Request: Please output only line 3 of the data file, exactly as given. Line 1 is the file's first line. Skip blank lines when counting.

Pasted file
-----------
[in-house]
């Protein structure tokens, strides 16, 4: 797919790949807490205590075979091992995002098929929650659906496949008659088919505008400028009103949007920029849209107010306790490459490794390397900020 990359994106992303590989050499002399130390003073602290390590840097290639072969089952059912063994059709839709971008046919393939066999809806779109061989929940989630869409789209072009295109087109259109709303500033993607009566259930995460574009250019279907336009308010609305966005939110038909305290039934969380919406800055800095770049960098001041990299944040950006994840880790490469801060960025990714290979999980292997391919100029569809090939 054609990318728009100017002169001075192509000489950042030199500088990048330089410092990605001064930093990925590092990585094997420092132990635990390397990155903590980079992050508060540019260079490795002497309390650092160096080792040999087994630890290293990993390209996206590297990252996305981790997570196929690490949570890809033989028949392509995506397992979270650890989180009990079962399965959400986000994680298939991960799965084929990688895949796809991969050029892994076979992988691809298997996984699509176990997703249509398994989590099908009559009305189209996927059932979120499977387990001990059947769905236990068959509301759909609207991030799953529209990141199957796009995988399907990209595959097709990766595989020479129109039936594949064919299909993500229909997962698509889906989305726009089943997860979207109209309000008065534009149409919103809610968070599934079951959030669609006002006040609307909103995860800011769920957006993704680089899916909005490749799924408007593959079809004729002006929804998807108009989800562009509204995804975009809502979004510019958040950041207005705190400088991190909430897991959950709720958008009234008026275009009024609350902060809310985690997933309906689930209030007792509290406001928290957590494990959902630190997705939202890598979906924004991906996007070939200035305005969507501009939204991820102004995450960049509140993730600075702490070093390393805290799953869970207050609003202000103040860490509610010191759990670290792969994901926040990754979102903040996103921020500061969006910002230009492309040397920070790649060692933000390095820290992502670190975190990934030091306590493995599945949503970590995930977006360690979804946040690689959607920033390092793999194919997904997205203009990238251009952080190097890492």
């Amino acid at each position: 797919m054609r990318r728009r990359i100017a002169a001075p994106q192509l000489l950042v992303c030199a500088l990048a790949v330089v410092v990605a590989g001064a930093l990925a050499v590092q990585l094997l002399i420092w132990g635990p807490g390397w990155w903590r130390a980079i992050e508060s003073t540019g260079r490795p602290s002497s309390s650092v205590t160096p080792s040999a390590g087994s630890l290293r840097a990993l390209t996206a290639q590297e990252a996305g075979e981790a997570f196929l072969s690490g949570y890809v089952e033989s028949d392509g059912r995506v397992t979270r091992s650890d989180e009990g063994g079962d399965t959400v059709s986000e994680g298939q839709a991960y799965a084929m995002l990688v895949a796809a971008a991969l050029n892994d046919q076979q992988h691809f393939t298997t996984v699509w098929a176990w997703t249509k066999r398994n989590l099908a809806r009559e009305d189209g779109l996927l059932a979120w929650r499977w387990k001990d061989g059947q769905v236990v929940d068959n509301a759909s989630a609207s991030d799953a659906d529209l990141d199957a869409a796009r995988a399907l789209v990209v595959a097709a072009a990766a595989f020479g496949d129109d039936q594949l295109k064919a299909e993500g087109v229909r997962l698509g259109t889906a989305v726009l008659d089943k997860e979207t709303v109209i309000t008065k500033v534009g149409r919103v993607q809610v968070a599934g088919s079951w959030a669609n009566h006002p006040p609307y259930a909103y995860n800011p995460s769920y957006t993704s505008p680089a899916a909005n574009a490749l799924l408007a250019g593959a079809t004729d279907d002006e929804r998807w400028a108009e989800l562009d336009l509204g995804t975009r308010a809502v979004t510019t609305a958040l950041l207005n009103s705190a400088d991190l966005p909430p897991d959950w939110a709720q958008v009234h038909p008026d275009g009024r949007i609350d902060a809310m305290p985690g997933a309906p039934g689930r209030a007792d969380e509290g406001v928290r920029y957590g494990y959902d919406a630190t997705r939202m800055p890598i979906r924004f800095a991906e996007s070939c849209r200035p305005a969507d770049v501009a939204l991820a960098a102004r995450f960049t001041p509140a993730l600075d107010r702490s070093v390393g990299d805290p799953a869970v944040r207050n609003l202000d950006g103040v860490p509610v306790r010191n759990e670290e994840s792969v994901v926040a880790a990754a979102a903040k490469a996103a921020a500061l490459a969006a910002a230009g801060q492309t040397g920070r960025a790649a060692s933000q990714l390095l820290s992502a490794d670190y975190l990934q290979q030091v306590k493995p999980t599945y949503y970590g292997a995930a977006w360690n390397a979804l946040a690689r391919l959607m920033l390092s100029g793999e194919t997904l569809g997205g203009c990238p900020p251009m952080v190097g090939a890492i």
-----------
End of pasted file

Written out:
């Amino acid at each position: 797919m054609r990318r728009r990359i100017a002169a001075p994106q192509l000489l950042v992303c030199a500088l990048a790949v330089v410092v990605a590989g001064a930093l990925a050499v590092q990585l094997l002399i420092w132990g635990p807490g390397w990155w903590r130390a980079i992050e508060s003073t540019g260079r490795p602290s002497s309390s650092v205590t160096p080792s040999a390590g087994s630890l290293r840097a990993l390209t996206a290639q590297e990252a996305g075979e981790a997570f196929l072969s690490g949570y890809v089952e033989s028949d392509g059912r995506v397992t979270r091992s650890d989180e009990g063994g079962d399965t959400v059709s986000e994680g298939q839709a991960y799965a084929m995002l990688v895949a796809a971008a991969l050029n892994d046919q076979q992988h691809f393939t298997t996984v699509w098929a176990w997703t249509k066999r398994n989590l099908a809806r009559e009305d189209g779109l996927l059932a979120w929650r499977w387990k001990d061989g059947q769905v236990v929940d068959n509301a759909s989630a609207s991030d799953a659906d529209l990141d199957a869409a796009r995988a399907l789209v990209v595959a097709a072009a990766a595989f020479g496949d129109d039936q594949l295109k064919a299909e993500g087109v229909r997962l698509g259109t889906a989305v726009l008659d089943k997860e979207t709303v109209i309000t008065k500033v534009g149409r919103v993607q809610v968070a599934g088919s079951w959030a669609n009566h006002p006040p609307y259930a909103y995860n800011p995460s769920y957006t993704s505008p680089a899916a909005n574009a490749l799924l408007a250019g593959a079809t004729d279907d002006e929804r998807w400028a108009e989800l562009d336009l509204g995804t975009r308010a809502v979004t510019t609305a958040l950041l207005n009103s705190a400088d991190l966005p909430p897991d959950w939110a709720q958008v009234h038909p008026d275009g009024r949007i609350d902060a809310m305290p985690g997933a309906p039934g689930r209030a007792d969380e509290g406001v928290r920029y957590g494990y959902d919406a630190t997705r939202m800055p890598i979906r924004f800095a991906e996007s070939c849209r200035p305005a969507d770049v501009a939204l991820a960098a102004r995450f960049t001041p509140a993730l600075d107010r702490s070093v390393g990299d805290p799953a869970v944040r207050n609003l202000d950006g103040v860490p509610v306790r010191n759990e670290e994840s792969v994901v926040a880790a990754a979102a903040k490469a996103a921020a500061l490459a969006a910002a230009g801060q492309t040397g920070r960025a790649a060692s933000q990714l390095l820290s992502a490794d670190y975190l990934q290979q030091v306590k493995p999980t599945y949503y970590g292997a995930a977006w360690n390397a979804l946040a690689r391919l959607m920033l390092s100029g793999e194919t997904l569809g997205g203009c990238p900020p251009m952080v190097g090939a890492i």